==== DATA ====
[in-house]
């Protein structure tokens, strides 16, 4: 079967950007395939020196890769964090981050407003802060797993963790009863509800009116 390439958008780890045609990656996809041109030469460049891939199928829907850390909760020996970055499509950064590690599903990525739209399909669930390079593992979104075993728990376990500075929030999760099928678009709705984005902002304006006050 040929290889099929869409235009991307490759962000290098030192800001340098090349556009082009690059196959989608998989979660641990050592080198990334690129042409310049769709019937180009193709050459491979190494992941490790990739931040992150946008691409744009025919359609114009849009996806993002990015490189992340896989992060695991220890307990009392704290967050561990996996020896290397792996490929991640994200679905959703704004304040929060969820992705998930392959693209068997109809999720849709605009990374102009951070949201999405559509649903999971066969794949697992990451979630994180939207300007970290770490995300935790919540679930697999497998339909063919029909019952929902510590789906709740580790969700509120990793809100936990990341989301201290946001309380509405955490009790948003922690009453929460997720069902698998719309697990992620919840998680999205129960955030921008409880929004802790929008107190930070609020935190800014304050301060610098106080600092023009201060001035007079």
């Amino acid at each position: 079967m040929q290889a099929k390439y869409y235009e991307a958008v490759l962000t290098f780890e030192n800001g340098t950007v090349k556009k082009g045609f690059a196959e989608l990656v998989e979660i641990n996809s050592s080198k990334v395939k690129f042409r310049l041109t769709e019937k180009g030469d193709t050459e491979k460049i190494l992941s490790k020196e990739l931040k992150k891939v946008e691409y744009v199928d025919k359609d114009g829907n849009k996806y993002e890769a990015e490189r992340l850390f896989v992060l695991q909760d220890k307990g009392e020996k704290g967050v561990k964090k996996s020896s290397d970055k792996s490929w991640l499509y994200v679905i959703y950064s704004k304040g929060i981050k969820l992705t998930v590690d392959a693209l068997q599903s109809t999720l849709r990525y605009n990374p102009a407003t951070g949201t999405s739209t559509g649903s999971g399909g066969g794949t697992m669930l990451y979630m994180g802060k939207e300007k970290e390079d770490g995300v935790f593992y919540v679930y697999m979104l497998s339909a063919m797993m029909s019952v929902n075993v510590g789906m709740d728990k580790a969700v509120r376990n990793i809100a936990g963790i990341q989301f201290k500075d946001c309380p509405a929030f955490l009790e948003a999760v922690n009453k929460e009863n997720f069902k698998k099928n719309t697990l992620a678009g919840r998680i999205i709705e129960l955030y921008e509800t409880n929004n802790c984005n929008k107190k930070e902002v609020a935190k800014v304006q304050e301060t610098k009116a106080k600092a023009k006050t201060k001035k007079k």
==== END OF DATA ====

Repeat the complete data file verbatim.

[in-house]
């Protein structure tokens, strides 16, 4: 079967950007395939020196890769964090981050407003802060797993963790009863509800009116 390439958008780890045609990656996809041109030469460049891939199928829907850390909760020996970055499509950064590690599903990525739209399909669930390079593992979104075993728990376990500075929030999760099928678009709705984005902002304006006050 040929290889099929869409235009991307490759962000290098030192800001340098090349556009082009690059196959989608998989979660641990050592080198990334690129042409310049769709019937180009193709050459491979190494992941490790990739931040992150946008691409744009025919359609114009849009996806993002990015490189992340896989992060695991220890307990009392704290967050561990996996020896290397792996490929991640994200679905959703704004304040929060969820992705998930392959693209068997109809999720849709605009990374102009951070949201999405559509649903999971066969794949697992990451979630994180939207300007970290770490995300935790919540679930697999497998339909063919029909019952929902510590789906709740580790969700509120990793809100936990990341989301201290946001309380509405955490009790948003922690009453929460997720069902698998719309697990992620919840998680999205129960955030921008409880929004802790929008107190930070609020935190800014304050301060610098106080600092023009201060001035007079």
């Amino acid at each position: 079967m040929q290889a099929k390439y869409y235009e991307a958008v490759l962000t290098f780890e030192n800001g340098t950007v090349k556009k082009g045609f690059a196959e989608l990656v998989e979660i641990n996809s050592s080198k990334v395939k690129f042409r310049l041109t769709e019937k180009g030469d193709t050459e491979k460049i190494l992941s490790k020196e990739l931040k992150k891939v946008e691409y744009v199928d025919k359609d114009g829907n849009k996806y993002e890769a990015e490189r992340l850390f896989v992060l695991q909760d220890k307990g009392e020996k704290g967050v561990k964090k996996s020896s290397d970055k792996s490929w991640l499509y994200v679905i959703y950064s704004k304040g929060i981050k969820l992705t998930v590690d392959a693209l068997q599903s109809t999720l849709r990525y605009n990374p102009a407003t951070g949201t999405s739209t559509g649903s999971g399909g066969g794949t697992m669930l990451y979630m994180g802060k939207e300007k970290e390079d770490g995300v935790f593992y919540v679930y697999m979104l497998s339909a063919m797993m029909s019952v929902n075993v510590g789906m709740d728990k580790a969700v509120r376990n990793i809100a936990g963790i990341q989301f201290k500075d946001c309380p509405a929030f955490l009790e948003a999760v922690n009453k929460e009863n997720f069902k698998k099928n719309t697990l992620a678009g919840r998680i999205i709705e129960l955030y921008e509800t409880n929004n802790c984005n929008k107190k930070e902002v609020a935190k800014v304006q304050e301060t610098k009116a106080k600092a023009k006050t201060k001035k007079k």